game led to a meeting at the Kollel.
"I was nervous; a lot of the men
there were wearing black hats," Yellen
said. "Then Rabbi Green asked what I
wanted to know and we started talking
about Jewish history and the conflict
in the Middle East today and about
how we are the chosen people.
"I learned a little more and a little
more each time. I started to take some
of what I learned home with me, to
my children. The rabbi told me I have
more to offer than I thought, and he
taught me to remember that whatever
else I am, I am Jewish first."

While the Kollel is a place for men to
study and teach, many of the wives of
Kollel faculty are teachers as well,
holding one-on-one or class study for
women in the community. The Kollel
also hosts lectures for women by com-
munity rabbis.
KLAL, the Kollel Ladies Auxiliary
League, headed by Channah Schwab,
Rabbi Schwab's wife, also organizes
Synagogue Attendance
classes, lectures and community social-
action program-
With daily prayer
services taking
In addition to
place at the Kollel
evening communi-
right from the
ty programming,
start, it was only
Kollel teachers also
natural for them
reach adult stu-
to evolve into a
dents during the
structured syna-
daytime, either at
the Kollel or, more
While the 170
often, in the stu-
attendees of daily
dent's place of
services are men,
the crowd of 200
A regular lunch
who come to syn-
and learn program
agogue on
is held in an Oak
Shabbat also
N**,01010;01TV"Ir atigN;b>
Park business and
includes women
monthly study
and children. For
groups run by
some, the only
Rabbi Green are
Kollel connection
held in homes in
is that it is their
Huntington Woods
Shabbat syna-
Tzvi Shlomo Fordonski, 16, learns with his uncle Rabbi Dovid Apt, both of
and Franklin.
Oak Park.
Once a month, a
"When the
Sunday brunch at
Kollel opened in
the Kollel includes a discussion by
Orthodox are not living in an ivory
1974, it was one of the only shuls in
community rabbis on contemporary
tower. The doors to the Kollel are
north Oak Park, so people started to
issues, such as evolution, anti-
open on all sides, like Abraham's tent." daven here," Rabbi Green said. "One
Semitism or raising children.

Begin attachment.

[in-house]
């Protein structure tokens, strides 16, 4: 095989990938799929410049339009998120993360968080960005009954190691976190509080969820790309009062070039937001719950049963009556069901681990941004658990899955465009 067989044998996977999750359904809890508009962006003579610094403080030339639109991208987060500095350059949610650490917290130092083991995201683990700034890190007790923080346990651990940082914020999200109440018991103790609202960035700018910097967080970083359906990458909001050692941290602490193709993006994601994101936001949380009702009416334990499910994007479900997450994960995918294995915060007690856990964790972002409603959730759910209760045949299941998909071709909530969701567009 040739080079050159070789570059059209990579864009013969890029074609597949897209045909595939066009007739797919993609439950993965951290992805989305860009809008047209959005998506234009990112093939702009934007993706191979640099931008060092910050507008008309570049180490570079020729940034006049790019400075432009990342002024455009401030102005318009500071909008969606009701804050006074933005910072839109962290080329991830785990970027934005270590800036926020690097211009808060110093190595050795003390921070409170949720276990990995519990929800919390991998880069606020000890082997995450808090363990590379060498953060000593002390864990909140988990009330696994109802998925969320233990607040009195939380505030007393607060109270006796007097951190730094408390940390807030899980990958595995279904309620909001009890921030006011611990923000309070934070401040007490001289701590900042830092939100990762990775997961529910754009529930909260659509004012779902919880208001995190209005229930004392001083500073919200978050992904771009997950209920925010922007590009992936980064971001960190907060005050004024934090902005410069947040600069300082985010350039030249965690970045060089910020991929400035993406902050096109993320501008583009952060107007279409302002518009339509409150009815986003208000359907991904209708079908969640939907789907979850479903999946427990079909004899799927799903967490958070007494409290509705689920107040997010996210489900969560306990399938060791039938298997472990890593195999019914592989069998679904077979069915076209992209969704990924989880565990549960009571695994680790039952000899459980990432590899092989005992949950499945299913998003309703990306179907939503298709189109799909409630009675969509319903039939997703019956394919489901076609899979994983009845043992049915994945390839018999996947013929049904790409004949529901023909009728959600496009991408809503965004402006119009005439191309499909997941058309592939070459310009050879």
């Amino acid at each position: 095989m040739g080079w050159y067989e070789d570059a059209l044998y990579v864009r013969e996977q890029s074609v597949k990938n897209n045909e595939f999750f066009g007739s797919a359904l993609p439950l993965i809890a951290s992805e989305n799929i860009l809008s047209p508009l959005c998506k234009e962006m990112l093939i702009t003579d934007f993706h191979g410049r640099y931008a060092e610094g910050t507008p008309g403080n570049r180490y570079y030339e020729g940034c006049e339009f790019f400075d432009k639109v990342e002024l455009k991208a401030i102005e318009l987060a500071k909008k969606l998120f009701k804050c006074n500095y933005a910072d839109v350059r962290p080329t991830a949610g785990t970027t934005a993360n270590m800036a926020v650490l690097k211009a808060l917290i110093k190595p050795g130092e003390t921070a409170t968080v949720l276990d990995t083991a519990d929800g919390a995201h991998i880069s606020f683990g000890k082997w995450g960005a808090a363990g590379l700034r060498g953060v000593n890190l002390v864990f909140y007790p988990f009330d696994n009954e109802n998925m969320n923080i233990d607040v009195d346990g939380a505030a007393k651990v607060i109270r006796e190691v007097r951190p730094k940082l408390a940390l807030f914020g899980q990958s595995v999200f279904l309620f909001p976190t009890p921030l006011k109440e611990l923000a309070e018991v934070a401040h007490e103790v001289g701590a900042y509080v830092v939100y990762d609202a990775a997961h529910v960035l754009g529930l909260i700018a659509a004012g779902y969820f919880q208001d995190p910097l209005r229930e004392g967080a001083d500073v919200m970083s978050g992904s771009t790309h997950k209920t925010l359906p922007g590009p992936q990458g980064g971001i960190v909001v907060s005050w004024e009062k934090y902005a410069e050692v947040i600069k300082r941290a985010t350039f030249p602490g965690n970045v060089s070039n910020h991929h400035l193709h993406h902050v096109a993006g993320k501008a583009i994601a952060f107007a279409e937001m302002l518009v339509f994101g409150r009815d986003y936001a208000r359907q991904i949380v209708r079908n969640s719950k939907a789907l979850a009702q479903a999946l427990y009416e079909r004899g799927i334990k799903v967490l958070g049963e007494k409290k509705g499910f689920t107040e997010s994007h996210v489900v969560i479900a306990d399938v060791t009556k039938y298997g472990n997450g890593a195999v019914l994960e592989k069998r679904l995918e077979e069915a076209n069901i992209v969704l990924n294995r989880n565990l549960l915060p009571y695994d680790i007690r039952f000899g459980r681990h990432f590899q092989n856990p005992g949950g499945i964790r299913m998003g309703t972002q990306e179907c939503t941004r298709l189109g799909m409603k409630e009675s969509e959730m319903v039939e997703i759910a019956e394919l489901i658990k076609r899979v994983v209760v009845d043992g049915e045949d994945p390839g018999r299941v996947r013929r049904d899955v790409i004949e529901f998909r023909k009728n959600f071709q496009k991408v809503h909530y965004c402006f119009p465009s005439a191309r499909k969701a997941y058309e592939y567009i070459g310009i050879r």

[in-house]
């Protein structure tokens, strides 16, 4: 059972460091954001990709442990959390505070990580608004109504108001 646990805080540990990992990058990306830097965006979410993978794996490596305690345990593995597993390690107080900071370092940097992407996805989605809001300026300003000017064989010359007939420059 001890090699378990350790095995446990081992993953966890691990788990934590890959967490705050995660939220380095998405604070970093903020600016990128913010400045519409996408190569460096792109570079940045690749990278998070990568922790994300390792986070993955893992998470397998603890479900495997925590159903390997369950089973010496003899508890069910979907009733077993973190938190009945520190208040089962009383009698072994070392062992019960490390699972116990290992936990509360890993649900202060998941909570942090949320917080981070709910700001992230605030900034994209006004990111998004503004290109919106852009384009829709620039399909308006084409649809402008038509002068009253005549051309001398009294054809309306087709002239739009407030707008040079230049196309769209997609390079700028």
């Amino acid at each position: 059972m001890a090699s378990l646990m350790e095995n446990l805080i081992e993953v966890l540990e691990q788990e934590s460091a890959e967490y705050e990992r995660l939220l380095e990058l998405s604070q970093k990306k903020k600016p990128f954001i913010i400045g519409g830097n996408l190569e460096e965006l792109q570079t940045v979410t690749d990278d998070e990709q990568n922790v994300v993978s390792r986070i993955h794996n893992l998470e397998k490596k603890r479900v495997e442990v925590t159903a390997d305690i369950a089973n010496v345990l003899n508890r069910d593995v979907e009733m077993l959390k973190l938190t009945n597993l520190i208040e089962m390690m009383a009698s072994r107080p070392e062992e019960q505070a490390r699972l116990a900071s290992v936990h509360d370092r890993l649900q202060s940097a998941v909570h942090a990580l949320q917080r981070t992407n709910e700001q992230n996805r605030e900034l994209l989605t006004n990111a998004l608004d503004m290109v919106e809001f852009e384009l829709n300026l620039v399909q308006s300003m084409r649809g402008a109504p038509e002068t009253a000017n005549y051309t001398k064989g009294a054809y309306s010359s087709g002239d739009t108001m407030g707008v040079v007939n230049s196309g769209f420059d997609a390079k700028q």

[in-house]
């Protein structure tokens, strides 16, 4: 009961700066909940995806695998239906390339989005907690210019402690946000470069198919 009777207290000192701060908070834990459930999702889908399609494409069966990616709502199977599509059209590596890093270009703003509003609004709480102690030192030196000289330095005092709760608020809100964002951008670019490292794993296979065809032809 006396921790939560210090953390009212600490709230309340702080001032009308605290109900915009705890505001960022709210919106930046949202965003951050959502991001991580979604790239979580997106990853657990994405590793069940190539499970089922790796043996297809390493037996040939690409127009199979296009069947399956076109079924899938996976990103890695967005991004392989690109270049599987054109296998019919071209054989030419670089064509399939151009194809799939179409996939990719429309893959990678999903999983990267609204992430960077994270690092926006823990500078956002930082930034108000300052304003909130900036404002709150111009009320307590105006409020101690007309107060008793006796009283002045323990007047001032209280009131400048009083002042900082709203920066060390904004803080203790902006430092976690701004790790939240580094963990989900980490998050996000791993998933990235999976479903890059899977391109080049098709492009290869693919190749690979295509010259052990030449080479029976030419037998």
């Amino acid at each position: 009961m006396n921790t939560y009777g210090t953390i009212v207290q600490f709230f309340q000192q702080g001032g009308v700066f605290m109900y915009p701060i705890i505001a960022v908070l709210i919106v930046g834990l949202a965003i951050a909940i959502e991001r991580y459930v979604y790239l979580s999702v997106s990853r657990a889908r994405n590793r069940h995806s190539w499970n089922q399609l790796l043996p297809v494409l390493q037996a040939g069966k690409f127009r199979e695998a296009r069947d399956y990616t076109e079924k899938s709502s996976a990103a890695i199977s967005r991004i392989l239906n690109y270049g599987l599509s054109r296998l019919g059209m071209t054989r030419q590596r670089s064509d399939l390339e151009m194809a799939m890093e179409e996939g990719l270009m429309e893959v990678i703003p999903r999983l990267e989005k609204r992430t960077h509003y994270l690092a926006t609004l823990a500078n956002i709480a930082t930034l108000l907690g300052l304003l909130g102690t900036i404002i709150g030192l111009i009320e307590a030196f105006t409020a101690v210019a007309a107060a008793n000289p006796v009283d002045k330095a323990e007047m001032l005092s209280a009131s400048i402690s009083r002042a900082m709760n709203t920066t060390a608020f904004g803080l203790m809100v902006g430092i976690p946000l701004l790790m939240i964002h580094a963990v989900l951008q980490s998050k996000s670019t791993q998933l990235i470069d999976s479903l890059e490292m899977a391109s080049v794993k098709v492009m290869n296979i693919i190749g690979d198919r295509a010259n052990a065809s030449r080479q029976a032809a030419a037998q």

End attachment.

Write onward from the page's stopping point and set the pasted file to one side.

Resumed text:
For some, the welcome comes from
of the major reasons there is such a
Five days a wee*, after their normal
far beyond the Kollel doors. For
strong Jewish presence in north Oak
teaching hours end, a group of 13
Sheldon Yellen, a Temple Israel mem-
Park today is the Kollel."
educators from area Orthodox schools
ber of Bloomfield Hills, that introduc-
are paid a stipend to spend part of
tion came on a golf course. Having
their afternoons at the Kollel enhanc-
grown up without a synagogue affilia-
ing their own knowledge.
tion, Hebrew school background or
"The nature of the Kollel is that it is
"This is a chance for teachers who
significant connection to the Jewish
not run as a business with forecasts
teach every day to also learn," Rabbi
community, Yellen said, "My children
of what's viable and what's not
Green said. "And a chance for kids to
were going to the Temple Israel
viable," Rabbi Irons said. "In the
know that their teachers are continu-
Hebrew school, and I was starting to
Kollel, we work on miracles — and
ing to learn and taking that knowledge think about how I didn't know my
thank God, we've had a series of
back to them."
Jewish heritage."
many miracles."
For Rabbi Spolter, the Kollel is also
Agreeing to be the golf partner of a
While the Kollel relies largely on
a place for quiet daytime learning or
new rabbi in town a few years ago was donations from the community in
the beginning of a friendship with
addition to miracles, fund-raising
The Kollel's tape library, accessible
Rabbi Green.
efforts include an annual dinner and



Back to Top

© 2020 Regents of the University of Michigan